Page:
The Recent Evolution of Painting Unfolds in a Group Show at Almine Rech Paris
At Almine Rech’s Paris space, a show of work by 29 artists traces the history of painting from the wake of the postwar period to the current state of polyphonic admixture. Investigating how various strains and schools have collided or blended, the show presents a panoramic view of painting as a practice.
Including both professional and amateur, handcrafted and automated, representational and abstract, material and digital, “The Shell (Landscapes, Portraits & Shapes)” gathers the work of these artists to illustrate painting’s development and persistence. Curated by Éric Troncy, the show is a picture of the wider culture itself, hung in a crowded, salon-style presentation. As Troncy asserts, the show is a view of images as we so often experience them while surfing the internet: juxtaposed, collated, repeated, randomized.
The show is divided according to three subjects as indicated in the title, even if the various strands are undifferentiated within the space of the gallery and many of the works span such distinctions. Nonetheless, some works fall precisely into one wing or another. In one section, landscapes are beautifully represented by works such as John McAllister’s an intenser calm (2014), which shows a small lake in the woods. The pink canvas is suffused with artificial but visually harmonious color, with blue tree trunks and orange ferns framed along the bottom and left-hand side by repeating patterns. Alex Katz’s pastoral Three Cows (1981) displays his famously spare but exacting style, evocative of mood as much as place.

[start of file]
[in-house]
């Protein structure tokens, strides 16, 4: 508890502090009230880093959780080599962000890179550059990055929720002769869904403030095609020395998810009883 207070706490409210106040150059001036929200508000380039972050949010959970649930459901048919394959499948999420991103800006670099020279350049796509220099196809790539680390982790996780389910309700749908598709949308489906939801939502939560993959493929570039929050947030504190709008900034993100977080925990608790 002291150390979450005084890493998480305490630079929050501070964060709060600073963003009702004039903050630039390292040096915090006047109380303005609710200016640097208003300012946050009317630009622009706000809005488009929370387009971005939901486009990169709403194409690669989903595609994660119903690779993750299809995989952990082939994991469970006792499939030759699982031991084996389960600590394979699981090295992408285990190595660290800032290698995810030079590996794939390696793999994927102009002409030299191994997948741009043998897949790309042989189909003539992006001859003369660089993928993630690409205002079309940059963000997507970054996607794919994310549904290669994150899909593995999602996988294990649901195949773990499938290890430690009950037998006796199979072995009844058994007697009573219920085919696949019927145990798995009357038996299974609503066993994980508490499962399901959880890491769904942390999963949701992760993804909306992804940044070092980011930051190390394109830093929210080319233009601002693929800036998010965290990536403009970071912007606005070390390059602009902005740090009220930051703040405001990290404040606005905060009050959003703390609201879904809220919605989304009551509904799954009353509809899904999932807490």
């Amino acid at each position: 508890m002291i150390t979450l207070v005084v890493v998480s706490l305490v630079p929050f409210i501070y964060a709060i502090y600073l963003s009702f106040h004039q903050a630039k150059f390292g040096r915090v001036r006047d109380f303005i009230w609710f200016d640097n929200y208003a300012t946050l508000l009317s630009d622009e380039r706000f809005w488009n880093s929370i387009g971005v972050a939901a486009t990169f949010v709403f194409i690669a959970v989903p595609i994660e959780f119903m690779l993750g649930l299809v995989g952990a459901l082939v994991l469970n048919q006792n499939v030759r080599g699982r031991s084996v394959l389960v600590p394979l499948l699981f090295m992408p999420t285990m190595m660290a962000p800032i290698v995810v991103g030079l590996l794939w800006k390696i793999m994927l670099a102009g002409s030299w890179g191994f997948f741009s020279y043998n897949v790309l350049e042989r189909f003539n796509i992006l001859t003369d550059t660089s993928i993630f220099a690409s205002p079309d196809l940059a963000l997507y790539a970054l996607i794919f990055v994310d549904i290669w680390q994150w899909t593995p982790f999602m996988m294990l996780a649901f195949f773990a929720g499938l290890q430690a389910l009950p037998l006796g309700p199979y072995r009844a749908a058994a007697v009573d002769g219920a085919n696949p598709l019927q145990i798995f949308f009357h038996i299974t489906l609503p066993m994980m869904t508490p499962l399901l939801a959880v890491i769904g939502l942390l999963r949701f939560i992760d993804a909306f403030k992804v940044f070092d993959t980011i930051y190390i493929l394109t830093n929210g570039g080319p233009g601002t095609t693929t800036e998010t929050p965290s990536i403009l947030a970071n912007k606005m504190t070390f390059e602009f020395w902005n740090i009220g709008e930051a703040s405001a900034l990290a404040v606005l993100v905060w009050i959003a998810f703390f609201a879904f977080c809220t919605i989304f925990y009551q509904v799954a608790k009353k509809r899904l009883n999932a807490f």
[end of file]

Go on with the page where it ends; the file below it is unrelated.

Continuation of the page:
Among the portraits, the work of Betty Tompkins is especially charged. Tompkins has been painting her series of so-called “Fuck Paintings” since the late 1960s, but, as she has described, “My career…began in 2002.” Her photorealistic, often-large-scale images, such as Sex Painting #4 (2013), are sourced from black-and-white photographs of sexual encounters or genitaliae. More tame, but no less erotic, is John Currin’s The Dream of the Doctor (1997), a genre scene showing a doctor examining a woman whose breasts are bared. We know this only by a bra slung over the top of a dividing screen, in the form of a large, tan rectangle, which anonymizes both patient and physician—a semi-abstract redaction.
Painters such as Bertrand Lavier and Jean-Baptiste Bernadet (among others) occupy the “shape” category, the abstractionists. Lavier’s Walt Disney Productions 1947–2014 #21 (2014) mirrors some of the concerns of the landscape painters, using form and color to create space and place. Bernadet’s 2014 expressionistic Untitled (Vetiver IV) is named after a perfume ingredient, and his mark-making is so diffuse as to appear effervescent and olfactory. The disparate approaches here give a sense of painting’s history and hint at its multifarious future.
“The Shell (Landscapes, Portraits & Shapes), a show by Éric Troncy” is on view at Almine Rech, Paris, Jan. 10–Feb. 14, 2015.